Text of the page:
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In Event: Using Research-Practice Partnerships to Improve Student Success in College and Career: Three District and State Partnerships Share Challenges and Successes
Education Northwest works to build the capacity of educators and stakeholders to make effective use of data and rigorous research evidence to inform their decisions. Similar to other research-practice partnerships (Coburn, Penuel & Geil, 2013), the RPP 3 approach has four central tenets: 1) ensuring mutualism (i.e., co-construction of work), (2) addressing real-world and relevant problems, (3) building the capacity of individuals and organizations, and (4) widening the circle of beneficiaries within and across the region and nationally.
In this paper, we describe how our partnership with the [state policy research alliance in the Northwest] illustrates these four partnership tenets in practice (Author citation, 2016). Created in 2012, this alliance brings together state-level education stakeholders and policymakers to use evidence to develop state policies. Attention to ensuring mutualism existed from the beginning, and has been cited by members as a reason for alliance success. One of the alliance’s first requests was for Education Northwest to conduct a study of the pathways of a local state’s high school students into postsecondary education and careers (Author citation, 2015). The study arose from a real-world problem—obtaining evidence that could inform policy and help students make decisions about their future educational and career paths.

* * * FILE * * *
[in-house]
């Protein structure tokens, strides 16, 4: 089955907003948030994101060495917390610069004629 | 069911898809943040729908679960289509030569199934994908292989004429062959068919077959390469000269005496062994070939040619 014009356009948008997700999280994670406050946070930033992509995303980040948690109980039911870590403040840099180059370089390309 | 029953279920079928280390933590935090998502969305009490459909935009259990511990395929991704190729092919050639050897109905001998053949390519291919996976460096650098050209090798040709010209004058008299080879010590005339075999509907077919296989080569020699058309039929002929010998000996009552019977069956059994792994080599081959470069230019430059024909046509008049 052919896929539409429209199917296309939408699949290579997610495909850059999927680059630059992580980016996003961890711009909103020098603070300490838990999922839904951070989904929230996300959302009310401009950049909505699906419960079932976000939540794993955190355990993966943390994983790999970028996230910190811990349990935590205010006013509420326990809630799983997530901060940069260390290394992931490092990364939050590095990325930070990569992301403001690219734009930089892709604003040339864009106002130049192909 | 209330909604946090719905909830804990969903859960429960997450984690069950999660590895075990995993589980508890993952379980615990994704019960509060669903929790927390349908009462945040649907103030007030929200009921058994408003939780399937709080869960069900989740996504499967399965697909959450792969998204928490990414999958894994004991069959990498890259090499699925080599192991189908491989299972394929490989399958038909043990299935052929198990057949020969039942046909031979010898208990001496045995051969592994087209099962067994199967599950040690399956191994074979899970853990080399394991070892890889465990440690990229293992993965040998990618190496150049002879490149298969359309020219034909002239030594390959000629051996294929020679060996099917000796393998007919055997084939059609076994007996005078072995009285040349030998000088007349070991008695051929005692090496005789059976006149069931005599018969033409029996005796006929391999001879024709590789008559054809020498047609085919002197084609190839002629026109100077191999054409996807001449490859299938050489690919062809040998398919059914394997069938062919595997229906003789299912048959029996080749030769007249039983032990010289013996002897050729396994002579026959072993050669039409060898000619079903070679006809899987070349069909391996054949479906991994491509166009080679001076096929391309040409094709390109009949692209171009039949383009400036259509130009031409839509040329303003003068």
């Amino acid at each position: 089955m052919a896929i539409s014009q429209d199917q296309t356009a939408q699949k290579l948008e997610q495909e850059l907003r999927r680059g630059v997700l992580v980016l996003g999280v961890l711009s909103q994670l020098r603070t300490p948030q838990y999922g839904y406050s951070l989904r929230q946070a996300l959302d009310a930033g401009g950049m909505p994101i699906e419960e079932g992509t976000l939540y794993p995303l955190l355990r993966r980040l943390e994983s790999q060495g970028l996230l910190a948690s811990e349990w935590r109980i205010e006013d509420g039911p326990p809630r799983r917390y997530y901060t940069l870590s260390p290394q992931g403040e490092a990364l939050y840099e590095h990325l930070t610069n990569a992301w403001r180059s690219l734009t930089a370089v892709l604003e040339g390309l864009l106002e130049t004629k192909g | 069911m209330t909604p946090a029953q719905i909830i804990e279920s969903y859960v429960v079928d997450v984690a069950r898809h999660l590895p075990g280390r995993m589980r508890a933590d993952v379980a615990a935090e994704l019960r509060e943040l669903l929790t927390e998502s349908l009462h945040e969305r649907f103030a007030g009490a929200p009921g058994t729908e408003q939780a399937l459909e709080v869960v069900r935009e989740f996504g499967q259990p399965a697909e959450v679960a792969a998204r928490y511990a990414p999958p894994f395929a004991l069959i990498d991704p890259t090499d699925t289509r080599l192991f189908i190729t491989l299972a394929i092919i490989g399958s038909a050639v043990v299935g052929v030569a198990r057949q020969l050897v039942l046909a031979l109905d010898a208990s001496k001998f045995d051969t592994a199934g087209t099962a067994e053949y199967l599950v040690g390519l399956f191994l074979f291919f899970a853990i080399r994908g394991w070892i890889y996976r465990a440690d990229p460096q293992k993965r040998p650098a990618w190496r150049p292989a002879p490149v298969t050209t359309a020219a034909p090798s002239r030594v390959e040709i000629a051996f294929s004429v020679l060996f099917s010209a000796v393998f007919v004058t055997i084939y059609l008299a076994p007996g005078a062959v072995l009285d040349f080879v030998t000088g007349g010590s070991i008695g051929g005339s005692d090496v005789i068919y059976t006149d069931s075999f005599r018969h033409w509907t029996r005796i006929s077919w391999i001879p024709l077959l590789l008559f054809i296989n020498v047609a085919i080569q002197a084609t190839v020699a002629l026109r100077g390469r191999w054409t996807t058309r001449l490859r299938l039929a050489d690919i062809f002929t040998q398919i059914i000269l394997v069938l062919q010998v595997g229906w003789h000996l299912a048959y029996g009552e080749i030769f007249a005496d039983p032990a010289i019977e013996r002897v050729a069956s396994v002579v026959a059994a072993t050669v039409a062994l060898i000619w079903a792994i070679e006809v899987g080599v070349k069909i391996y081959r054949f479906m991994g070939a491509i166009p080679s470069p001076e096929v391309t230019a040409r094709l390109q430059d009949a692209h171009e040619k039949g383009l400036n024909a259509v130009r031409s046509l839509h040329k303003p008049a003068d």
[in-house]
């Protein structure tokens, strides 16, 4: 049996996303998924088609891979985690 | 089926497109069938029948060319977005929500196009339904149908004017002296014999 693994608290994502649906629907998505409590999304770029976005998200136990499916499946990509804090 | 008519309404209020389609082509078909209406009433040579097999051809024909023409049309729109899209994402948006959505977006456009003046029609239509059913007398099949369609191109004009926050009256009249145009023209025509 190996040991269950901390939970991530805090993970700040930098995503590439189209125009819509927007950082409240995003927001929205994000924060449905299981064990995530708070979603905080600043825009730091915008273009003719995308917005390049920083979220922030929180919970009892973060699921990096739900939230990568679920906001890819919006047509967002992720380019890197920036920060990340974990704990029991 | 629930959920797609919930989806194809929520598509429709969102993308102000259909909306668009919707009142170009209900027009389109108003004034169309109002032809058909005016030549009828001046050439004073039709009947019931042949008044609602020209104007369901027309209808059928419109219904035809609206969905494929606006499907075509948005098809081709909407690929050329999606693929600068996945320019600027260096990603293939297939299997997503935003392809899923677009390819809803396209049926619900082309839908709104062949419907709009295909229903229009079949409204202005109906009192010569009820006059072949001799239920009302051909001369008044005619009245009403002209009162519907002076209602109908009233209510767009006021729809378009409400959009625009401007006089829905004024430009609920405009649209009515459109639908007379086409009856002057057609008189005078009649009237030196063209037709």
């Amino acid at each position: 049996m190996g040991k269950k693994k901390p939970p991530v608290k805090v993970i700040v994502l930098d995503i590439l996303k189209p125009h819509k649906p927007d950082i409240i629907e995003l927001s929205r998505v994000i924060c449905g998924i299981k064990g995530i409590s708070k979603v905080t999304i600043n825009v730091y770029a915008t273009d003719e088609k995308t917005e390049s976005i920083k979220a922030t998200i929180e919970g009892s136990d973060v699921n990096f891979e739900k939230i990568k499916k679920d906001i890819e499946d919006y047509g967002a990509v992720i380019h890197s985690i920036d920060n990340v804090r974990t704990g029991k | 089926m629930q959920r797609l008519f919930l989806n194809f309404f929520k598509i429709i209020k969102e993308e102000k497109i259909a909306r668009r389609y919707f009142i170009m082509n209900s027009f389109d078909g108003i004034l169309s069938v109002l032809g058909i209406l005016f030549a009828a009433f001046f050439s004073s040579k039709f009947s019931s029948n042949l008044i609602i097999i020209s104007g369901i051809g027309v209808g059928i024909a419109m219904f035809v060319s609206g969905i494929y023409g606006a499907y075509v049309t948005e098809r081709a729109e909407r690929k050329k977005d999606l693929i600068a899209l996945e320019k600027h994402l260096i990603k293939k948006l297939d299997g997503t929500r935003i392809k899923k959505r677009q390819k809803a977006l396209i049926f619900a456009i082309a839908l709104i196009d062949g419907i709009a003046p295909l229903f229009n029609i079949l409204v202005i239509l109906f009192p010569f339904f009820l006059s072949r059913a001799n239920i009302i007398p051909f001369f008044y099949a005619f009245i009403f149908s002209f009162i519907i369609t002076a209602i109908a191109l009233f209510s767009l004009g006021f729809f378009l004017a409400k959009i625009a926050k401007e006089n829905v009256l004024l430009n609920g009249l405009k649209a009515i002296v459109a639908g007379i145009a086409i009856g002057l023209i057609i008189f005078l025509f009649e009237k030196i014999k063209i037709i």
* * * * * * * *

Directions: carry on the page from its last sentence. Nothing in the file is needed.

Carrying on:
Methods and Data Sources
Education Northwest worked closely with analysts from multiple state agencies and drew on both National Student Clearinghouse data and state-level data that followed 40,000 students for up to seven years after exiting high school. Due to state statute limitations on sharing labor data, Education Northwest staff partnered with alliance members to build their data capacity by coaching Department of Labor and Workforce Development (DOLWD) analysts on conducting sophisticated data analyses, such as complex regressions on wage data, and on making meaning of those data.
Results and Significance
In the process of bringing together the datasets, Education Northwest facilitated meetings among the agencies’ analysts to ensure common definitions and nomenclature. The alliance steering committee members reviewed the study findings and provided several rounds of feedback. Lead project partners, such as DOLWD analysts, fact checked the report and co-presented findings to alliance members. One alliance member said that the results provided useful insights into how young people move between education and employment after high school, and that the data may challenge assumptions: “A lot of people think that college is the key to everything, and while they eventually earn more, there are people who don’t go to college who earn just as much.”
Alliance members and others in the local state cite the study as a promising example of how the alliance and RPP 3 produce evidence that is highly relevant to policy and practice. To share the results more broadly and widen the circle of beneficiaries, we also presented the work at multiple conferences and created an infographic and animated video as supplemental products to highlight key findings and implications.